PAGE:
11B.9 Dropsonde Observations of Eyewall Boundary Layer Structure in Super-Typhoons Megi (2010) and Jangmi (2008

Thursday, 19 April 2012: 10:00 AM
Champions AB (Sawgrass Marriott)
Peter G. Black, SAIC/NRL, Monterey, CA; and A. B. Penny, R. Creasey, and P. Harr

During the Impact of Typhoons on the Ocean in the Pacific (ITOP) and Tropical Cyclone Structure (TCS08) field programs conducted in the Western North Pacific in 2010 and 2008 respectively, unique dropsonde observations were obtained from WC-130J aircraft flights in and near the eyewall of two Super-Typhoons (STYs): Megi and Jangmi. These flights occurred during and following rapid intensification events resulting in peak SFMR surface wind speeds of 87- and 73 m/s and minimum surface pressures of 890 and 905 mb and allowed for unique insights into the eyewall boundary layer structure at extreme winds. Using a new generation GPS module, pioneered by NCAR Earth Observations Laboratory, and thermal/moisture observations at 4 Hz, rather than 2 Hz used previously, the Megi dropsonde data provided detailed wind and thermal observations all the way to the surface in 90% of the 16 sondes deployed in Megi's eyewall and along straight line flight legs tangent to, and just beyond, the radius of maximum winds. Similar data in the high wind boundary layer have been difficult to obtain in the past due to premature failure of wind observations well above the top of the frictional surface layer. One notable exception was the high-quality, extreme wind dropsonde observations in STY Jangmi's eyewall boundary layer, which are compared with those from Megi. These observations, together with Airborne eXpendable BathyThermograph (AXBT) profiles of sub-surface ocean temperature structure, were obtained from the WC-130J aircraft operated during these two projects by the dedicated crews of the U. S. Air Force Reserve Command's 53rd Weather Reconnaissance Squadron (Hurricane Hunters).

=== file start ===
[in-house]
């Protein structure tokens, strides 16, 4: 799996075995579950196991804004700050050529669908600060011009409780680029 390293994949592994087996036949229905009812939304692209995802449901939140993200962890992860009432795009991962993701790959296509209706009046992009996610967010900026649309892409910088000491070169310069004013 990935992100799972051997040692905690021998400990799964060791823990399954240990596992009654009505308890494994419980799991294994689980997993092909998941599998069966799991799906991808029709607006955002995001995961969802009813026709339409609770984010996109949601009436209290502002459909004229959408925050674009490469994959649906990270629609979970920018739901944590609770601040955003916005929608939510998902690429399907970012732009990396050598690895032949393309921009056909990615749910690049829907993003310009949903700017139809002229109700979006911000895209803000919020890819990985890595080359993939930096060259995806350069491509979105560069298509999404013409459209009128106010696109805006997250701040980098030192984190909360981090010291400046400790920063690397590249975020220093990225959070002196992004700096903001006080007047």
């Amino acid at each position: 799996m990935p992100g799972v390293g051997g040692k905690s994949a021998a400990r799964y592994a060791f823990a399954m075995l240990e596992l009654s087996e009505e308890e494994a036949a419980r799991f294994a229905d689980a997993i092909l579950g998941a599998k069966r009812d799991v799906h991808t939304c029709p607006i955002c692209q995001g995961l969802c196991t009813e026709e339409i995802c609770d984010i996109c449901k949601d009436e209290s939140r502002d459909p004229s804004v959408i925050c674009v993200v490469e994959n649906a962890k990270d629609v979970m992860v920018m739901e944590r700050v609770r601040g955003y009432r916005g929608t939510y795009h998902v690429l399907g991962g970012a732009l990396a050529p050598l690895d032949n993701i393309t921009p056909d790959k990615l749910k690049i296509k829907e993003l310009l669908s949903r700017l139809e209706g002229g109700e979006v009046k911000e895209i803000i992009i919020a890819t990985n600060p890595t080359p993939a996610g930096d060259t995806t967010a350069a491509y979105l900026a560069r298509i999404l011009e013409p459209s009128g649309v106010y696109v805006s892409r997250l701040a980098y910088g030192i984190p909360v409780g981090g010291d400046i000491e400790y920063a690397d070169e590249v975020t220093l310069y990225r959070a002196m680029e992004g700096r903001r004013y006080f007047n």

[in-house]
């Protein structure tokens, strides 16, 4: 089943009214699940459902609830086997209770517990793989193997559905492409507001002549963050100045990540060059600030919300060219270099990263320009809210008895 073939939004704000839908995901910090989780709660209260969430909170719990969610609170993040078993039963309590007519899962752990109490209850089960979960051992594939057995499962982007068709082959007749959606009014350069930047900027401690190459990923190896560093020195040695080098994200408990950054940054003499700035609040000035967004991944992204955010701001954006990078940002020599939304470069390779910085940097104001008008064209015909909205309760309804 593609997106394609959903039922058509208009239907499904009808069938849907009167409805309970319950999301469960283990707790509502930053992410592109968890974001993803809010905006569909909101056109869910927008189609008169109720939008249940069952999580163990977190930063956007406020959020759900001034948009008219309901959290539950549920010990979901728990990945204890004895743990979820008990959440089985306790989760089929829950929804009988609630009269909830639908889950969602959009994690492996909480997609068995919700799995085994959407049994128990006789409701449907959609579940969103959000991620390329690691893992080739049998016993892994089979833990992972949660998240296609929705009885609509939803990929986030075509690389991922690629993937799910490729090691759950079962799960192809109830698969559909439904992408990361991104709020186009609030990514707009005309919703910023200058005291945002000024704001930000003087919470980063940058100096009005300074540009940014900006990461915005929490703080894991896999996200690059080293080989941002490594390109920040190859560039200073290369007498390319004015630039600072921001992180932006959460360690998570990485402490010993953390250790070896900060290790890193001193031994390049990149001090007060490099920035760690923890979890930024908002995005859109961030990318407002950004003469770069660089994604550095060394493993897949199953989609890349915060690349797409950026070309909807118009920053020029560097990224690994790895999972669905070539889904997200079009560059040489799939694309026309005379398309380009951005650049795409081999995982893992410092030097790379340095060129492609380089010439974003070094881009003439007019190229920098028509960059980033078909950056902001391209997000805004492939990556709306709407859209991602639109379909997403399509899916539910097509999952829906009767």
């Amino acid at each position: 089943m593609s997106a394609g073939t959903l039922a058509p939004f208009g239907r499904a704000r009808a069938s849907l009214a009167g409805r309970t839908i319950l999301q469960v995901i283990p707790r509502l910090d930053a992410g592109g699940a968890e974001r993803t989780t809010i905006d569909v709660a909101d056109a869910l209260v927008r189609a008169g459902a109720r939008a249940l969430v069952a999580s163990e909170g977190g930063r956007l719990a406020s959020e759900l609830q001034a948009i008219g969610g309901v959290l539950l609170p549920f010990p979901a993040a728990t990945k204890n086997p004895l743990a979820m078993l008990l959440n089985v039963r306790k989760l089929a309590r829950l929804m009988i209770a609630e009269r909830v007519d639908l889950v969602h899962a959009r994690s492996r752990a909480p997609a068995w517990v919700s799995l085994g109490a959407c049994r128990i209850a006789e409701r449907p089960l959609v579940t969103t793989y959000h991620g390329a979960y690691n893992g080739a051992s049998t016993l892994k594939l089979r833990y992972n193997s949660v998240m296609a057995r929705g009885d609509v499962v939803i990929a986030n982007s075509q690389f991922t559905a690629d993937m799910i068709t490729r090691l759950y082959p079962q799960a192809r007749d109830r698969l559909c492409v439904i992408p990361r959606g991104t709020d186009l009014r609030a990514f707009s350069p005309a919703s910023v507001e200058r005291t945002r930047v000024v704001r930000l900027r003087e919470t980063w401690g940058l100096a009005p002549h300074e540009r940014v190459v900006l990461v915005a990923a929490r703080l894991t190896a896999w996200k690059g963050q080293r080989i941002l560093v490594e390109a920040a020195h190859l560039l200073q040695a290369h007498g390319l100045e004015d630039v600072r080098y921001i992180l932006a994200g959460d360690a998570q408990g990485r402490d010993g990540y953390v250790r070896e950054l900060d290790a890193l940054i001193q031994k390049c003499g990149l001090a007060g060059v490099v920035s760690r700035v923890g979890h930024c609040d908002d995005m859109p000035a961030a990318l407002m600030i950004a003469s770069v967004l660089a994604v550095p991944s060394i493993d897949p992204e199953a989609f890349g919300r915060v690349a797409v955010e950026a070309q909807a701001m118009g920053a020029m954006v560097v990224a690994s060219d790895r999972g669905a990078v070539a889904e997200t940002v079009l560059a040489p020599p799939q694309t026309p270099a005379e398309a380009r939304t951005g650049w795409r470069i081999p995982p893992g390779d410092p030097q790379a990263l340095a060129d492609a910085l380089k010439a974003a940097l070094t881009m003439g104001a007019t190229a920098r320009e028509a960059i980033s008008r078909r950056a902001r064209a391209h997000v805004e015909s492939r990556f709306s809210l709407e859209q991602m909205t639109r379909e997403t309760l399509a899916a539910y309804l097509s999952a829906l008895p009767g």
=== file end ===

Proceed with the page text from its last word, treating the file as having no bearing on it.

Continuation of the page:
A unique aspect of the Megi observations was that most eyewall sondes were deployed in pairs closely spaced in time (typically one minute). The dropsonde pairs showed dramatically different boundary layer structures which were remarkably consistent in different storm quadrants with one sonde showing relatively weak boundary layer wind shear and its partner showing extreme wind shear, a result due in part, to very different sonde trajectories within the eyewall. The highest winds near the top of the apparently well mixed layer were in excess of 100 m/s, and were associated with some of the lowest eyewall surface winds (strong shear), while strongest surface winds in excess of 85 m/s were associated with the weakest boundary layer wind shear. A well-defined surface layer extending to 50-100 m exhibited constant potential temperature (theta) and radial and tangential winds with height resulting in higher near-surface winds than would be suggested by the boundary-layer log law. Unusual high-theta layers were observed above the surface layer and within the supposedly well-mixed layer. This paper will provide a thermodynamic and dynamic analysis of these dropsonde observations collected throughout the boundary under extreme wind conditions during STY Megi and STY Jangmi. Suggestions as to possible phenomena responsible for the unusual variations in the inner core boundary layer structure will be presented.

- Indicates paper has been withdrawn from meeting
- Indicates an Award Winner